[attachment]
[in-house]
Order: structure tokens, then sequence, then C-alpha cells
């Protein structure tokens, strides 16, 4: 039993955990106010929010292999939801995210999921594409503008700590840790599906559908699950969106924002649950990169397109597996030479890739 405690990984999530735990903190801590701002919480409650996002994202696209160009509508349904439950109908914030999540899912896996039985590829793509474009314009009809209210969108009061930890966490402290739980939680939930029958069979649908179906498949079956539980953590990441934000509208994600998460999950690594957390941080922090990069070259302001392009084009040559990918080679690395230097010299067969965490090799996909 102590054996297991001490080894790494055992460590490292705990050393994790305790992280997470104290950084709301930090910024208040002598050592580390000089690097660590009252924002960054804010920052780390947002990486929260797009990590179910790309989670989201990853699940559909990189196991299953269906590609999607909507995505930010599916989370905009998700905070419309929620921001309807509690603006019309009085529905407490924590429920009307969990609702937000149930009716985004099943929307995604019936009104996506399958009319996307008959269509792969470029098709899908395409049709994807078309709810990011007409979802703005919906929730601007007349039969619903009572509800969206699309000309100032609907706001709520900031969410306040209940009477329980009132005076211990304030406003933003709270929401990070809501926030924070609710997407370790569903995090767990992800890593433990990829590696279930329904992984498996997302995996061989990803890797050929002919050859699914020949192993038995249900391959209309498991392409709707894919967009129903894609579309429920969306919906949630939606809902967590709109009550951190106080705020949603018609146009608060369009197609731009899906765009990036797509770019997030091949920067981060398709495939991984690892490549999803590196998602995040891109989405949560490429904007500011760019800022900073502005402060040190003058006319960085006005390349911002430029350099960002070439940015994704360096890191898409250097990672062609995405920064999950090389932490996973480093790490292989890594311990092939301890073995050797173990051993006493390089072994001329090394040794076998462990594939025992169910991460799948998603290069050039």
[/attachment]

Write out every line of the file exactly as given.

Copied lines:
[in-house]
Order: structure tokens, then sequence, then C-alpha cells
């Protein structure tokens, strides 16, 4: 039993955990106010929010292999939801995210999921594409503008700590840790599906559908699950969106924002649950990169397109597996030479890739 405690990984999530735990903190801590701002919480409650996002994202696209160009509508349904439950109908914030999540899912896996039985590829793509474009314009009809209210969108009061930890966490402290739980939680939930029958069979649908179906498949079956539980953590990441934000509208994600998460999950690594957390941080922090990069070259302001392009084009040559990918080679690395230097010299067969965490090799996909 102590054996297991001490080894790494055992460590490292705990050393994790305790992280997470104290950084709301930090910024208040002598050592580390000089690097660590009252924002960054804010920052780390947002990486929260797009990590179910790309989670989201990853699940559909990189196991299953269906590609999607909507995505930010599916989370905009998700905070419309929620921001309807509690603006019309009085529905407490924590429920009307969990609702937000149930009716985004099943929307995604019936009104996506399958009319996307008959269509792969470029098709899908395409049709994807078309709810990011007409979802703005919906929730601007007349039969619903009572509800969206699309000309100032609907706001709520900031969410306040209940009477329980009132005076211990304030406003933003709270929401990070809501926030924070609710997407370790569903995090767990992800890593433990990829590696279930329904992984498996997302995996061989990803890797050929002919050859699914020949192993038995249900391959209309498991392409709707894919967009129903894609579309429920969306919906949630939606809902967590709109009550951190106080705020949603018609146009608060369009197609731009899906765009990036797509770019997030091949920067981060398709495939991984690892490549999803590196998602995040891109989405949560490429904007500011760019800022900073502005402060040190003058006319960085006005390349911002430029350099960002070439940015994704360096890191898409250097990672062609995405920064999950090389932490996973480093790490292989890594311990092939301890073995050797173990051993006493390089072994001329090394040794076998462990594939025992169910991460799948998603290069050039």